Video Interview, Jamie and Sally Whitbeck, November 1, 2012

  • KEVIN INDOVINO: OK.
  • First question's going to be really easy.
  • Let's start with you, Jamie.
  • First I need the correct spelling of your first
  • and last name how you want it put onscreen.
  • JAMIE WHITBECK: OK.
  • It will be Jamie Whitbeck.
  • Jamie is J-A-M-I-E. Whitbeck is W-H-I-T-B-E-C-K.
  • KEVIN INDOVINO: Sally, same thing.
  • SALLY WHITBECK: I'm Sally--
  • S-A-L-L-Y-- Middle initial S, Whitbeck.
  • W-H-I-T-B-E-C-K.
  • KEVIN INDOVINO: All right.
  • Well for you guys, I want to get first
  • a sense of your involvement with the gay and lesbian community
  • early on.
  • As if I know nothing about you, tell me
  • not only so much how you got involved, but more importantly,
  • why.
  • SALLY WHITBECK: OK.
  • JAMIE WHITBECK: We moved from one house
  • to a new one at a different neighborhood.
  • And when we had settled into that neighborhood,
  • very soon after that, we had a car
  • at our house on a Sunday afternoon
  • in the early part of the summer.
  • Actually, there were two men.
  • One of them was carrying four drinking glasses--
  • four goblets-- and the other was carrying a bottle of champagne.
  • And they introduced themselves at our front door
  • as, we're your neighbors and we came to greet you
  • from the neighborhood.
  • And those two men, over a period of fourteen years,
  • we lived in the same proximity with them for that time.
  • And our daughters got to know their dog, which
  • was a lovely dog.
  • And we got to know this couple as two very, very nice men.
  • SALLY WHITBECK: And so did our daughters.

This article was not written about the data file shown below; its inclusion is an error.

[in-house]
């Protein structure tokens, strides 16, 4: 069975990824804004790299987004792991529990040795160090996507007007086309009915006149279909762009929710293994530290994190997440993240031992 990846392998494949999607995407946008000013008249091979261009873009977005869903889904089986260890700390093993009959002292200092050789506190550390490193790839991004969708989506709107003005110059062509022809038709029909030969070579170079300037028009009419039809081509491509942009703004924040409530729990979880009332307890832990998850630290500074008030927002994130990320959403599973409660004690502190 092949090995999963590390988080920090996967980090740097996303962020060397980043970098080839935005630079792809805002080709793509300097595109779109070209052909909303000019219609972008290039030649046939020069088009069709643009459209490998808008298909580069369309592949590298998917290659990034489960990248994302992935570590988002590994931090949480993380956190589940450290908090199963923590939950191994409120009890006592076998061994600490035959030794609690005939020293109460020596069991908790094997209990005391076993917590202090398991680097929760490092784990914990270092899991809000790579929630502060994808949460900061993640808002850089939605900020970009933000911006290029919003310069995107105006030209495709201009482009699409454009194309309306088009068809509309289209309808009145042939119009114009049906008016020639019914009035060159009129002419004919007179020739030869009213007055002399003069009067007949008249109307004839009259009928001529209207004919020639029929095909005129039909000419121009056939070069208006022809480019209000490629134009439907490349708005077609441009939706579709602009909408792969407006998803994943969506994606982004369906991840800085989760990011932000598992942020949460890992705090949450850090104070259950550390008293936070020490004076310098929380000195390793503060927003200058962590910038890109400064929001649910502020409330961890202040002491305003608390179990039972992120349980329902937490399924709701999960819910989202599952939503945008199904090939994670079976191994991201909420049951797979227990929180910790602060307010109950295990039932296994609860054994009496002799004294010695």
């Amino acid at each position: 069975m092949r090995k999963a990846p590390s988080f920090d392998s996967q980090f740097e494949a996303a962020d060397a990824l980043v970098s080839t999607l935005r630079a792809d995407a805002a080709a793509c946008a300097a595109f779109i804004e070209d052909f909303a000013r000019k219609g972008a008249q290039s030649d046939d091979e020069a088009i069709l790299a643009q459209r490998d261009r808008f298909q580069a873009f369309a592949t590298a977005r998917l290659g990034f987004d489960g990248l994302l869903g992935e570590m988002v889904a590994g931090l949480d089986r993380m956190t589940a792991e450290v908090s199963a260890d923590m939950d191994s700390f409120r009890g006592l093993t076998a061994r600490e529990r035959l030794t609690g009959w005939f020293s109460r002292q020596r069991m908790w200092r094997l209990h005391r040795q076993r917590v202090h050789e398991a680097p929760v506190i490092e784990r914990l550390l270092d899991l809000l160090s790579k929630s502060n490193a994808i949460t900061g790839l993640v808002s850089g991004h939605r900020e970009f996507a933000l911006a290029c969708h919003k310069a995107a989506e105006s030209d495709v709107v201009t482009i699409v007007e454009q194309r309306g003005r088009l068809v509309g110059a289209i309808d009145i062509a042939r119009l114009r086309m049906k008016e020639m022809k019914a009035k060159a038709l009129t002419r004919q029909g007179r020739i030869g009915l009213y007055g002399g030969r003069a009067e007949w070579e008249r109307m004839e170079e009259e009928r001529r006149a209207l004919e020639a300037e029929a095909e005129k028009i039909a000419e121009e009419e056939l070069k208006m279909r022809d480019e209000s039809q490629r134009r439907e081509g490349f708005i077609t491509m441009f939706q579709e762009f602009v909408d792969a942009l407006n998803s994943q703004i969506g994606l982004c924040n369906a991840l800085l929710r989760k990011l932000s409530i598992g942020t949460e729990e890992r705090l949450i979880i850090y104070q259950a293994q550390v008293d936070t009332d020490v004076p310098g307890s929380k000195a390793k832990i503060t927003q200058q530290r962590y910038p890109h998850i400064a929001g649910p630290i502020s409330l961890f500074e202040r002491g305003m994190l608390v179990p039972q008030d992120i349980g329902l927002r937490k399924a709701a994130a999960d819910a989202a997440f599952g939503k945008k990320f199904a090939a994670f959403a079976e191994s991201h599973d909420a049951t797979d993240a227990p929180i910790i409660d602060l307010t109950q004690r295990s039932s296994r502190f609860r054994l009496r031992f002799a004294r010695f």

• JAMIE WHITBECK: Yeah.
  • Yeah.
  • And the daughters liked them and they liked the daughters,
  • and it was a nice arrangement.
  • One of of them was a--
  • both of them were horticulturalists.
  • One of them worked for the parks.
  • And our older daughter still is--
  • well she's a PhD in--
  • SALLY WHITBECK: Biology.
  • JAMIE WHITBECK: --biology and water stuff you know,
  • the swamps.
  • And that is a link between what he was doing
  • and what she now does.
  • We realized, though, that these guys were really, really
  • closeted.
  • And both of them had good jobs, big jobs.
  • And if they had been outed, they might well have lost their job.
  • And that was the--
  • oh, we have to be careful of what we say to anybody else.
  • And we have to find a way to make a better deal
  • for these two very nice guys.
  • And I think maybe that--
  • SALLY WHITBECK: That's what started our interest.
  • JAMIE WHITBECK: Yeah.
  • KEVIN INDOVINO: Yeah.
  • So then talk to me about maybe some
  • of those first conversations between you
  • and Jamie about these two guys being your neighbors,
  • and who they were.
  • But again, maybe something that you couldn't really
  • readily talk about to your other friends.
  • SALLY WHITBECK: Well we really didn't talk much about the fact
  • that they were probably gay.
  • They never used the word.
  • And we used to get together for dinners with them
  • and some other of the neighbors.
  • It was a fantastic neighborhood.
  • And so they never used the word gay.
  • We didn't either.
  • So we never discussed gay issues.
  • But probably in the early eighties or we
  • moved from there in 1984.
  • And it could have been soon before that.